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Follow the leader: 7 health behaviors to model for your patients

As a nurse, you know how powerful lifestyle changes can be.

You counsel and encourage your patients to get proactive in the management of their personal health.

Now, turn the tables for a moment. If you were your own patient, is there some advice you’d like to see yourself heed?

This isn’t an exercise in shaming yourself into submission. This is a chance to kindly guide yourself toward a healthier you, just as you would a patient of yours.

7 Health Behaviors to Model for Your Patients

1.  Quit Smoking

It’s nothing you haven’t heard before: smoking is associated with numerous health disparities, including heart disease, lung disease, stroke and cancer. And quitting smoking is one of the single most beneficial things you can do to improve your health and longevity. The CDC has helpful tips for kicking the habit for good. And SmokeFree.gov provides several resources for smokers who are interested in quitting, including some of the unexpected benefits of going cigarette free and ways to manage depression and stress.

2.  Get Active

Regular physical activity is associated with lower depression rates, improved cardiovascular health and even higher Vitamin D levels (thanks, sunshine!) You don’t need a gym membership or a personal trainer to reap the benefits of a healthy lifestyle. The American Heart Association recommends two or three 10-15 minutes of activity a day to gain the heart healthy affects of exercise. Read more to find out why the AHA highly recommends walking as your go-to exercise. Among the top of the list: It’s free, it’s easy and the dropout rate of walking programs is among the lowest!

3.  Limit Your Alcohol Intake

Many of us like to unwind with a cocktail or a glass of wine in the evenings. But sometimes that one drink can turn into two, or even three. Alcohol consumption can affect your quality of sleep, leaving you energy bankrupt the next day. If you’re really in the mood for some bubbly, give one of these mocktails a try.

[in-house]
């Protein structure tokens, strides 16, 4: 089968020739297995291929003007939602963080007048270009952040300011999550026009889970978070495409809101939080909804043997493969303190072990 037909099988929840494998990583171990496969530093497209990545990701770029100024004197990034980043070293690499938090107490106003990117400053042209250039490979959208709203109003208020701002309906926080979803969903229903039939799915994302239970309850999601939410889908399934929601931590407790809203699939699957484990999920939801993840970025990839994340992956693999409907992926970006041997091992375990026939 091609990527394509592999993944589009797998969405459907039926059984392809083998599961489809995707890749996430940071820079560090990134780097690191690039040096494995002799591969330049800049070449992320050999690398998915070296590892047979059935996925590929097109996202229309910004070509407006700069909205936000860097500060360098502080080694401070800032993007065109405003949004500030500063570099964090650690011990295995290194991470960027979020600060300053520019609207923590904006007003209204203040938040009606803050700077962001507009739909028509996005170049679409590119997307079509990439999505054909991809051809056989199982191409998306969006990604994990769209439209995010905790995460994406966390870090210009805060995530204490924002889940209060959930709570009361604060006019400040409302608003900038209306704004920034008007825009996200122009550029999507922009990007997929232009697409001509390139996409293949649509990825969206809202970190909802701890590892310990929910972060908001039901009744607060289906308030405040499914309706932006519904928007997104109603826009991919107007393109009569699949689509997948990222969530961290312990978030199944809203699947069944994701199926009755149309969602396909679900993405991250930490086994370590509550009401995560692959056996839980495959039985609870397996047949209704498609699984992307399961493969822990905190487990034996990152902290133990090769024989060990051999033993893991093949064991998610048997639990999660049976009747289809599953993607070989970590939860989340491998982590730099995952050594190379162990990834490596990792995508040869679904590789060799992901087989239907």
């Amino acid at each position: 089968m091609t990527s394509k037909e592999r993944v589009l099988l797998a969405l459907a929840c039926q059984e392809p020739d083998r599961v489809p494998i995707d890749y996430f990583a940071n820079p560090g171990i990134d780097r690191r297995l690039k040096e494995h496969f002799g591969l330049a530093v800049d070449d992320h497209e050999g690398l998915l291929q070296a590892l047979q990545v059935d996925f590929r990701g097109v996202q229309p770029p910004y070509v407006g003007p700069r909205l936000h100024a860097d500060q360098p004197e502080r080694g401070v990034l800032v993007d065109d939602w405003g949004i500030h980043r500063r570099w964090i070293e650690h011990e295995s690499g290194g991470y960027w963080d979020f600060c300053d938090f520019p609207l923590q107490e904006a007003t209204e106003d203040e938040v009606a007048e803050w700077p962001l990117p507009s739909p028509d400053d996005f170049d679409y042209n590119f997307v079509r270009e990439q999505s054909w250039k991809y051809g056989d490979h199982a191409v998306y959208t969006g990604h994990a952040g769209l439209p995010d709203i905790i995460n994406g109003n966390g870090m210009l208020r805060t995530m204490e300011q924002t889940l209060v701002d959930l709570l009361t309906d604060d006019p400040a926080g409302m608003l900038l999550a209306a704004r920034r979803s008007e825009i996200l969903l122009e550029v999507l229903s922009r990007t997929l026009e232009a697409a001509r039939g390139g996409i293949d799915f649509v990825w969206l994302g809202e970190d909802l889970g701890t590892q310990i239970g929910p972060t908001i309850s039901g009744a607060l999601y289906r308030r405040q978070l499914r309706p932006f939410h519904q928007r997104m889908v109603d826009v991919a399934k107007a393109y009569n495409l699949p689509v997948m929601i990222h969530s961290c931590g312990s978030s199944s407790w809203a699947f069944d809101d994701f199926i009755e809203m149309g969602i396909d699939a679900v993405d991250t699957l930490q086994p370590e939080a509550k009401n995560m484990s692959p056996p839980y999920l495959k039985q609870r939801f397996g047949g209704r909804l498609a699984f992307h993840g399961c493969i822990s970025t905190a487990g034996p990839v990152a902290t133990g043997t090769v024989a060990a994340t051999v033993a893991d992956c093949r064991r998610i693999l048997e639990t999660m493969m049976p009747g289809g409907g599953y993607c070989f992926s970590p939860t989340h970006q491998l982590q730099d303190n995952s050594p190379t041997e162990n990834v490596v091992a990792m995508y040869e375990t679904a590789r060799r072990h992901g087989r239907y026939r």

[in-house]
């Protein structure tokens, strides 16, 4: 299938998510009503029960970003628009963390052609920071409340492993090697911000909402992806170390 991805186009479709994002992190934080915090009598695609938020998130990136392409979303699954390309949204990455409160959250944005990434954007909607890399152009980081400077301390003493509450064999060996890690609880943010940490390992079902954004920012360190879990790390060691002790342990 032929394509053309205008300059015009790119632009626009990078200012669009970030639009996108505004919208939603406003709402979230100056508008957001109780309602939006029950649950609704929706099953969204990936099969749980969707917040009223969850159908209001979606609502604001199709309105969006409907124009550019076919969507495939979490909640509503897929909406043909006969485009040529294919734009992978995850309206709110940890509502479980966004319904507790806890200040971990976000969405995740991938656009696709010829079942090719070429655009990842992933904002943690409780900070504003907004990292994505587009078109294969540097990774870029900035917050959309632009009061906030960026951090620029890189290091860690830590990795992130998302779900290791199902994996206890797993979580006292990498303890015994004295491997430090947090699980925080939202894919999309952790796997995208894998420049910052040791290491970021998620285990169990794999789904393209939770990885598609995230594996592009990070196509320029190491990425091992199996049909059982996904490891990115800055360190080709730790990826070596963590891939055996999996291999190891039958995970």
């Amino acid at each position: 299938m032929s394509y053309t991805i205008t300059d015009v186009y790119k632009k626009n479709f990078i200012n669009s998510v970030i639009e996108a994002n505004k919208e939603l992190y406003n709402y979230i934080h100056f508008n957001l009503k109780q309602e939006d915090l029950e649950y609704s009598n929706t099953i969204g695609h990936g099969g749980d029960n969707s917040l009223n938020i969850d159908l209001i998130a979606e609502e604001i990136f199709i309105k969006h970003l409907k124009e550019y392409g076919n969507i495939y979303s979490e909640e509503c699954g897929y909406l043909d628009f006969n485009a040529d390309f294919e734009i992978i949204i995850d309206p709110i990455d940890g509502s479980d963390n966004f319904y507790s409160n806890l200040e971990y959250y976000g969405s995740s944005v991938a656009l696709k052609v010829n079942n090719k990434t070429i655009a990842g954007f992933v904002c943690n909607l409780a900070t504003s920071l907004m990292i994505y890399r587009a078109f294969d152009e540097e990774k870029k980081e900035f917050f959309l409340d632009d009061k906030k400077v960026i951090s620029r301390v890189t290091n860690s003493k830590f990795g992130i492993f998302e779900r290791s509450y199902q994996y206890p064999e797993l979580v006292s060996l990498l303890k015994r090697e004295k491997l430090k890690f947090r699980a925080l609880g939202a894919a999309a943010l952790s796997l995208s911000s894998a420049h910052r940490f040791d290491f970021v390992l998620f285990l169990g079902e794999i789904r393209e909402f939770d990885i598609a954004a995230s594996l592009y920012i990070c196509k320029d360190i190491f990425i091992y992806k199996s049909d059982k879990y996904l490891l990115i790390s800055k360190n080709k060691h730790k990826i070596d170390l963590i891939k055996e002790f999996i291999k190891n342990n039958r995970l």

4.  Eat More Veggies

Are you eating the proper amount of veggies daily? Click here for Choose My Plate Dietary Guidelines.

The Choose My Plate dietary guidelines call for at least 2 ½ to 3 cups of veggies for adults. Check out this vegetable guide, listed by color. Rotating the colors you eat is an easy way to ensure adequate nutrition.

5.  Give Yourself a Pep Talk

How many times have you head a patient who felt frustrated with their progress and doubted that change was possible? What do you say to them when they want to give up? Many nurses are great cheerleaders for others — its time to start giving yourself those same pep talks.

6.  Don’t Self Diagnose on the Internet

The Internet has a wealth of information, some of it accurate, much of it not. When patients come to you convinced they have multiple sclerosis because they keep falling, when in actuality they need glasses, we chuckle and roll our eyes. You have medical knowledge and judgment that laypeople generally don’t possess, but researching some odd symptom you develop in the middle of the night can take you in all sorts of crazy and unhelpful directions.

7.  Remind Yourself to Take it Slow

Slow and steady wins the race. Set small, achievable goals and acknowledge your achievements. It’s possible to make your lifestyle healthier, one step at a time.

Do you give patients advice that you wish you would follow yourself? Or maybe you give patient’s advice that you know firsthand works. Share with us.

By | 2020-04-15T16:32:16-04:00 July 1st, 2013|Categories: Archived|0 Comments

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